Goals and Objectives
SST in the Dominican Republic is an integrated program of study/living/experience/reflection in an international setting. The main objectives are to:
1. Learn to function effectively in another culture;
2. Develop skills in communicating in another language;
3. Understand the people and history of the Dominican Republic in a Caribbean and global context;
4. Develop skills in experiential learning;
5. Achieve new learning about self and the U.S. culture through a process of "defamiliarization"; and
6. Develop a sense of "accompaniment" with Dominicans by living and working with them and by learning from them.
Because SST is highly experiential, the assignment of credit is, in some sense, arbitrary. However, the selection of our activities in the DR is guided by the necessity for you to achieve academic credit. Following are some brief comments on the sources of content.
1. SPANISH (4 credit hours): six weeks of conversational and grammar classes are taught by ENTRENA, a private, contractual language school used by the Peace Corps and others; conversation with Dominican families and other nationals; a few lectures in Spanish; and working and living for 13 weeks in the Spanish-speaking environment. There will be written and oral examinations at the end of your time in DR.
2. Intercultural Communication (3 credit hours): Assumes careful observation and appropriate response to the verbal and non-verbal signs in the culture, with special attention to family, classroom teachers, lecturers and coworkers. Includes being sensitive to misunderstandings, classmates, group dynamics, one's own feelings and actions; and understanding readings in cultural issues and the media.
3. Social Science (3 credit hours): psychological, social, economic, political and historical realities of the Dominican Republic and global affairs. These are filtered through families, the press, lectures, field trips, self-guided studies of your extended families. a rural village study, museums, the work place, independent readings and your journal reflections.
4. Humanities (2 credit hours): attendance at concerts, live theater, church and other religious events with family members, self-guided or assisted studies (complete with sketches) of art in museums, galleries, public places, historical buildings and artifacts; lectures by key interpreters of Dominican life; and reading stories or translating poems.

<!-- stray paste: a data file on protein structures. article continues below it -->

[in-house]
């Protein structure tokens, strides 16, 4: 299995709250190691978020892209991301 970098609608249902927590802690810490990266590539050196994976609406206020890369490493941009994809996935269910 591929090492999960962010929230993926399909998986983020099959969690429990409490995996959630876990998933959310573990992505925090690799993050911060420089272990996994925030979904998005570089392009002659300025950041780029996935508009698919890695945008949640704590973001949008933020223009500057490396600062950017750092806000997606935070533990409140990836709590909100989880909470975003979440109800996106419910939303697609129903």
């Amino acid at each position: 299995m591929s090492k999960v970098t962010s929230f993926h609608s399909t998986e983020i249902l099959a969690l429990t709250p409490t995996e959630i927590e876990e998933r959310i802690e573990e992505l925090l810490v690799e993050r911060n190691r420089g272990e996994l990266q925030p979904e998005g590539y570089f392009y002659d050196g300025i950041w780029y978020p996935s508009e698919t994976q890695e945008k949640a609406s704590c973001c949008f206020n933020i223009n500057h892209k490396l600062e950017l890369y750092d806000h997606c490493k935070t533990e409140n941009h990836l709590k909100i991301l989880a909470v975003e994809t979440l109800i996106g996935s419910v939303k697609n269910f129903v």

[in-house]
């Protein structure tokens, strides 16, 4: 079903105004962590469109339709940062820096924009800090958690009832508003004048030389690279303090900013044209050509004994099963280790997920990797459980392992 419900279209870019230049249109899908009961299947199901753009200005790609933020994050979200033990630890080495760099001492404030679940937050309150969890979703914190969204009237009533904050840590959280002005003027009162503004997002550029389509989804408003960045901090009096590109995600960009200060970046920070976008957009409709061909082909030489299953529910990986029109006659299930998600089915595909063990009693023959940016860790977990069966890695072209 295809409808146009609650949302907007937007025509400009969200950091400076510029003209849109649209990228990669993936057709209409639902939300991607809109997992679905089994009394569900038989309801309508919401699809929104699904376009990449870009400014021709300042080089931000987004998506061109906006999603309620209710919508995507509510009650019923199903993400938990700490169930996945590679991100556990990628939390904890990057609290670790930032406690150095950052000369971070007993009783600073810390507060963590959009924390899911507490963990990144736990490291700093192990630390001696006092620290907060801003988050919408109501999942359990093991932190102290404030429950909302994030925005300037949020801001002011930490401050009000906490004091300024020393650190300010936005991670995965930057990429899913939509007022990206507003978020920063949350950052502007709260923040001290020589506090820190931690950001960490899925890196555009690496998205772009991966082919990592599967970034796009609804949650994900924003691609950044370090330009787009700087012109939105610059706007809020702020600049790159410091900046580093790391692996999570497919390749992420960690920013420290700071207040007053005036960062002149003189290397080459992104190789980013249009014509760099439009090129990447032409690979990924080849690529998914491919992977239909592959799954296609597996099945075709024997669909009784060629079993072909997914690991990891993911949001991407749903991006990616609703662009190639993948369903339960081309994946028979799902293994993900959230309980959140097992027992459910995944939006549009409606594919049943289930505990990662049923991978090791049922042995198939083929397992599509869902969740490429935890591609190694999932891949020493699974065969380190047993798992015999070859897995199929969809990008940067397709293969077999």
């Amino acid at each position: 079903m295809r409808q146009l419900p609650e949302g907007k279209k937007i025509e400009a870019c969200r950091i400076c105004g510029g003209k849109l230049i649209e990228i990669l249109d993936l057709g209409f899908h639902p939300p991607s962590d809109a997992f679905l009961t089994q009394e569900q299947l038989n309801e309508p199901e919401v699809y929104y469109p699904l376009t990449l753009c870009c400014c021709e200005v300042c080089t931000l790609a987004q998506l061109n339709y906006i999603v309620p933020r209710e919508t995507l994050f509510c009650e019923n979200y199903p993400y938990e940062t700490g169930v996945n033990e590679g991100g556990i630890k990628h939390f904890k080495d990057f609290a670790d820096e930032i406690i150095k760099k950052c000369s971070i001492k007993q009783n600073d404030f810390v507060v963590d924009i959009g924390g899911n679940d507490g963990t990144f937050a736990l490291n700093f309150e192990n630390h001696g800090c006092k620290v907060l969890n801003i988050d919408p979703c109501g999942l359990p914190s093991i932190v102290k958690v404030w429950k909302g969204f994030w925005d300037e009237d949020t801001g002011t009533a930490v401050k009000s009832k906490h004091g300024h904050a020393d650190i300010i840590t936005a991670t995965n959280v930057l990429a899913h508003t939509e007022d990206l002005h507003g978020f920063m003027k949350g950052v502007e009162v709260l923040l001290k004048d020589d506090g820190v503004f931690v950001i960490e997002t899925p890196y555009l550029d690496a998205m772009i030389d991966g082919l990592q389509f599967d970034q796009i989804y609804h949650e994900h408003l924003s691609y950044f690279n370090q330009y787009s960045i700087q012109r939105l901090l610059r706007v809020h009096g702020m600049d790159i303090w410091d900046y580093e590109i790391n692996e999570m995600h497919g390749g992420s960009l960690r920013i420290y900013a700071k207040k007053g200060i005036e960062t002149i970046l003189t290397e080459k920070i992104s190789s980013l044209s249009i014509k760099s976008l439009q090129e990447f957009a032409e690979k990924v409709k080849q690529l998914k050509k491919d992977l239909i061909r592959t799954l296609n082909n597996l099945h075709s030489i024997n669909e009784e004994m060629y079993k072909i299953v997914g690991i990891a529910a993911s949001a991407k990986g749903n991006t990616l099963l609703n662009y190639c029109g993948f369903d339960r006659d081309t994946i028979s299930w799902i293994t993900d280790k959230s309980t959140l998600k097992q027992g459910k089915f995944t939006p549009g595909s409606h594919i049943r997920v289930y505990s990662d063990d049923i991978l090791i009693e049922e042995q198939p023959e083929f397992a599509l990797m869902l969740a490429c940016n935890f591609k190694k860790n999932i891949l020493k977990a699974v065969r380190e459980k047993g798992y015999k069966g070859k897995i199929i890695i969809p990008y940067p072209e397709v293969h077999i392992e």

5. Natural Science (1 credit hour): group field trips to a mountain water fall, national aquarium, beach and other places where you are expected to observe and report on the natural environment. Also, as you travel around the city and country, notice the ecology and the natural flora and fauna. Compare with that in the US with which you are familiar.
Alvarez, Julia. (1994) In the Time of the Butterflies. New York: A Plume Book.
Canfield, Lincoln (1987) University of Chicago Spanish Dictionary. University of Chicago Press.
Ferguson, James. (1992). Dominican Republic: Beyond the Lighthouse. London: Latin American Bureau.
Hess, J. Daniel (1994) The Whole World Guide to Cultural Learning. Yarmouth ME: Intercultural Press. Inc.
Hockman, Cynthia (1989) Returning Home. GC PinchPenny Press.
Kendris, Christopher (1996) 501 Spanish Verbs (Fourth Edition), Barron's Educ. Series.
Koh1s, L. Robert (1984) Survival Kit for Overseas Living. Yarmouth, ME: Intercultural Press, Inc.
Wiarda, Howard J., and Michael J. Kryzanek- The Dominican Republic: A Caribbean Crucible. Boulder: Westview Press, 1982.
Diaz, Junot. (1996) Drown. New York: Riverhead Books.
El Nuevo Testamento
Keenan, Joseph J. (1994) Breaking Out of Beginner's Spanish. University of Texas Press.
Nfichener, James (1989) Caribbean. Random House, Inc.
Schmitt, Conrad J. (1989) Schaum's Outline Series: Spanish Grammar (Third Edition). McGraw -Hill Inc.
Schmitt, Conrad J. (1984) Schaum's Outline Series: Spanish Vocabulary. McGraw -Hill, Inc.
Requirements and Evaluation
1. Spanish -- Punctual attendance at all ENTRENA classes is obligatory. If you are ill, please call us by 8 a.m. You are required to complete homework and pass language tests at the end of the term. At that time you will be given a battery of tests: 1) multiple choice, 2) writing, and 3) oral. For the oral exam you will record answers to questions given to you some 15 minutes before the recording. These tests will determine how well you have mastered the basic structure and verb tenses and will be corrected and a grade assigned by the Foreign Language Department faculty at Goshen College. You may earn an extra hour of credit if your scores so warrant. The CR/NC option will be offered to you by the SST leaders about two weeks into the semester.